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Monday, February 21st, 2011
So I haven’t posted in awhile and rather than make an excuse like being too busy or simply admit that I’ve been too lazy or perhaps even some combination of the two, I’ll take the high road and put the blame on another man’s shoulders, namely Robert Jordan.
If you have even dabbled in reading the fantasy genre, then you have heard of one of the great epic series, the Wheel of Time. The series was started back in 1990. At the time, I was 6 years old and my favorite pastime was watching G.I. Joe and Transformers cartoons. Today, the 13th volume of the series has been published with the 14th and final novel is on the horizon.
The series was originally conceived as a 12 novel series, but Jordan became ill and passed away while still working on the final novel. Apparently Jordan did not want to see the series left unfinished (and I’m betting the publishers didn’t either) and fantasy “newcomer” Brandon Sanderson was selected to pen the final novel from Jordan’s notes.
Brandon Sanderson is best known for his Mistborn trilogy, but also considers the Wheel of Time series as one of his major inspirations. I recently read the first installment and it really was very good. When he came to the table and began looking through Jordan’s note, he realized that there was no way he could cram all of the remaining story into one novel so he turned the final novel into a trilogy, resulting in a 14 novel series.
Well, a few years ago when I was gearing up for a long flight to Alaska, I picked up The Eye of the World for the trip. To Jordan’s credit, though there were some pretty obvious allusions to Tolkien’s work, it was pretty awesome.
Since then, I’ve been gradually making my way through the series. Around Christmas, I started up the fourth novel, The Shadow Rising. After several weeks of making little progress, I decided that in order to finish the 980 page paperback in any reasonable amount of time, that I would need to really devote myself to it. And that’s what I did. I read during lunch, I read at the gym, I read before bed. I neglected my computer and my oh-so-wonderful blog and now you see why I blame Robert Jordan.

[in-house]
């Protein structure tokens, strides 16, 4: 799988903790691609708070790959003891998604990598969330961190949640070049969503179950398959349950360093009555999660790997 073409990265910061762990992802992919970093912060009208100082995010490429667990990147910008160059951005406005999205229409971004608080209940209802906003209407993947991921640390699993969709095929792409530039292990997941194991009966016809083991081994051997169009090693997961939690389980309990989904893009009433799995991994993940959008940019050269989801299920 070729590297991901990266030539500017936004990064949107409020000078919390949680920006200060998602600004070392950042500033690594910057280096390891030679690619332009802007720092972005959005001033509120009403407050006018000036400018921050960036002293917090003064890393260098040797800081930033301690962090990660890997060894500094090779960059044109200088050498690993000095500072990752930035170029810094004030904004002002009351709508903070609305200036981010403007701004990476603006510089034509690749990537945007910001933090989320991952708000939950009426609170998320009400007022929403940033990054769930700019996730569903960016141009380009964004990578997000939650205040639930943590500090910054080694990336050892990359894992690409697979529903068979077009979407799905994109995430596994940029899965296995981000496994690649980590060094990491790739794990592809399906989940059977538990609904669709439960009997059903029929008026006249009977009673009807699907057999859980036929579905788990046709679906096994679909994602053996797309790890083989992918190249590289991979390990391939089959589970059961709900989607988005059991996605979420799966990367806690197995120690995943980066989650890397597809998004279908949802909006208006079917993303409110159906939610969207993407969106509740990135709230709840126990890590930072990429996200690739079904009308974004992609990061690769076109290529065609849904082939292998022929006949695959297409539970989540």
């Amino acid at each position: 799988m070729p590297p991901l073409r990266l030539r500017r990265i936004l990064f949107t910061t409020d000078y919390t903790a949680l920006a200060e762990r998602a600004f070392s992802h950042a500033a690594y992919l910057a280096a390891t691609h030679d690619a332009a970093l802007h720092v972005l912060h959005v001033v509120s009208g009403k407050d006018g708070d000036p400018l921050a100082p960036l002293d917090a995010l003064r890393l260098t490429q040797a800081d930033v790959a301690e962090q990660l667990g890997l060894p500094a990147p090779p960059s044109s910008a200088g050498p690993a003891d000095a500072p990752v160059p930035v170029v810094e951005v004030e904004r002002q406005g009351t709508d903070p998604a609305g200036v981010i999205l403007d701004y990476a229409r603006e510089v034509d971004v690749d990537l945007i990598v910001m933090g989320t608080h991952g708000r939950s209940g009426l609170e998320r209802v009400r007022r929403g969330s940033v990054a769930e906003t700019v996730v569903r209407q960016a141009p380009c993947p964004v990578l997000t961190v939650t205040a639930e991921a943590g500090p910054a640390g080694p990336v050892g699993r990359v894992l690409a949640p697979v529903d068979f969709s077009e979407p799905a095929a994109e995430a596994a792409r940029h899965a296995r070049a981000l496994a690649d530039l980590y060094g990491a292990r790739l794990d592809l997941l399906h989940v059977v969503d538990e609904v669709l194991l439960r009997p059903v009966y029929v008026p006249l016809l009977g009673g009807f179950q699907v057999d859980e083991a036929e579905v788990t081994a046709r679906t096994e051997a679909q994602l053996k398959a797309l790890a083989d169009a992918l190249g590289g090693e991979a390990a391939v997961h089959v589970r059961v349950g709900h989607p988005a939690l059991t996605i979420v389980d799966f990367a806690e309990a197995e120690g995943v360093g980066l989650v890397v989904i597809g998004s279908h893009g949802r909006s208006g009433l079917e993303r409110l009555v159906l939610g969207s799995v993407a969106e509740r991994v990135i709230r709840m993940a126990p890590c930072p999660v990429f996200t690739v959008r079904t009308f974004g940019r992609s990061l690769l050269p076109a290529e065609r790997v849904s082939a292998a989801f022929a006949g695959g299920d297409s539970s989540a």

Admittedly, it was pretty good, but it was also really long and somewhere around page 600, I was ready for something new. I struggled to stay interested at times, but I kept at it and I’m glad I did. Like I said, it was good, I just wish it was a couple hundred pages shorter.
Will I read volume 5? Hell yeah. Not only do I feel compelled to because I own it or because I have devoted so much time already, but I genuinely want to know what happens next. However, the wiki page for the series has some interesting statics for the series that might make me think again. Check this:
- Total pages: 11,308
- Total words: 4,062,312
- Audio playback: 17d 11h 30m
That means if I keep reading at my current pace, which is about one a year, I won’t finish until 2021. I’ll be 37. Wow.
Now given, these numbers aren’t exactly accurate because they had to estimate the length of the upcoming 14th novel, but holy crap…over 17 straight days to listen to the series. That’s insane and I’ve committed to reading the rest of the series. Well, I suppose it’s good to have perspective.
Wednesday, August 18th, 2010
I’ve had Mistborn on my “to read” list for some time now (along with about 50 other novels), but my resolve to read the trilogy has increased significantly lately.
First, while wandering around the Gaslamp district during Comic-Con, my brother and I went into Borders to borrow some Wi-fi and I noticed that Brandon Sanderson, Patrick Rothfuss, and Brent Weeks were going to be there doing readings, signings, and the like while I was in town. I was really excited until I realized that I had never read anything by any of those authors.
Second, the SciFi and Fantasy Book Club on Goodreads chose Mistborn as their August Fantasy novel.
Third, I discovered that Amazon.com had the trilogy listed at $16.30 (which is a really good deal for three new paperbacks) and I jumped on them. They came today and I can’t wait to tear into them.
But there is one problem: I promised myself that I wouldn’t start a new series until I finished at least one other series that I’m currently partway through. So I guess Mistborn will have to sit and wait patiently on my bookshelf for me to finish reading Robin Hobb’s Farseer trilogy (at the very least).
I really want to read some of the newer Fantasy work that’s coming out, but I feel the need to work through some of the classic works first. Right now, I’m somewhere in the mid-90s. I just hope I catch up eventually.